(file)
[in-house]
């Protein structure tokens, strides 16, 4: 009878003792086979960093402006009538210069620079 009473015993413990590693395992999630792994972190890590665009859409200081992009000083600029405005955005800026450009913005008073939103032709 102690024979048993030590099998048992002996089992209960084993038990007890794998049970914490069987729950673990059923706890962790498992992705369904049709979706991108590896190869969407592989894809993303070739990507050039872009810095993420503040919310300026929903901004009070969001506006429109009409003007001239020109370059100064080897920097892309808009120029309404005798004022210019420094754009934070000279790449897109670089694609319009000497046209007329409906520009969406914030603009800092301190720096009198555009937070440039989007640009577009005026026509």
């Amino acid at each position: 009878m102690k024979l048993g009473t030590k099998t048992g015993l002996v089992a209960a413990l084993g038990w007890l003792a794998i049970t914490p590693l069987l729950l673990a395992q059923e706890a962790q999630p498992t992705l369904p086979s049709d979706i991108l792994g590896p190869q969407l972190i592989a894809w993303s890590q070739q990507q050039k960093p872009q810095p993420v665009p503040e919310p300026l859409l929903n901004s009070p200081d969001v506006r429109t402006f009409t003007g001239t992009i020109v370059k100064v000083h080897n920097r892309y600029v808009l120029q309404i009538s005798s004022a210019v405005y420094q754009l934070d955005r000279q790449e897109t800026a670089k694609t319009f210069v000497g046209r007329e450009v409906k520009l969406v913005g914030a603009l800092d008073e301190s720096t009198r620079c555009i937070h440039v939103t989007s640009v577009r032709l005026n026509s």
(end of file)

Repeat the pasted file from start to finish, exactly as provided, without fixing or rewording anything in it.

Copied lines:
[in-house]
């Protein structure tokens, strides 16, 4: 009878003792086979960093402006009538210069620079 009473015993413990590693395992999630792994972190890590665009859409200081992009000083600029405005955005800026450009913005008073939103032709 102690024979048993030590099998048992002996089992209960084993038990007890794998049970914490069987729950673990059923706890962790498992992705369904049709979706991108590896190869969407592989894809993303070739990507050039872009810095993420503040919310300026929903901004009070969001506006429109009409003007001239020109370059100064080897920097892309808009120029309404005798004022210019420094754009934070000279790449897109670089694609319009000497046209007329409906520009969406914030603009800092301190720096009198555009937070440039989007640009577009005026026509």
């Amino acid at each position: 009878m102690k024979l048993g009473t030590k099998t048992g015993l002996v089992a209960a413990l084993g038990w007890l003792a794998i049970t914490p590693l069987l729950l673990a395992q059923e706890a962790q999630p498992t992705l369904p086979s049709d979706i991108l792994g590896p190869q969407l972190i592989a894809w993303s890590q070739q990507q050039k960093p872009q810095p993420v665009p503040e919310p300026l859409l929903n901004s009070p200081d969001v506006r429109t402006f009409t003007g001239t992009i020109v370059k100064v000083h080897n920097r892309y600029v808009l120029q309404i009538s005798s004022a210019v405005y420094q754009l934070d955005r000279q790449e897109t800026a670089k694609t319009f210069v000497g046209r007329e450009v409906k520009l969406v913005g914030a603009l800092d008073e301190s720096t009198r620079c555009i937070h440039v939103t989007s640009v577009r032709l005026n026509s």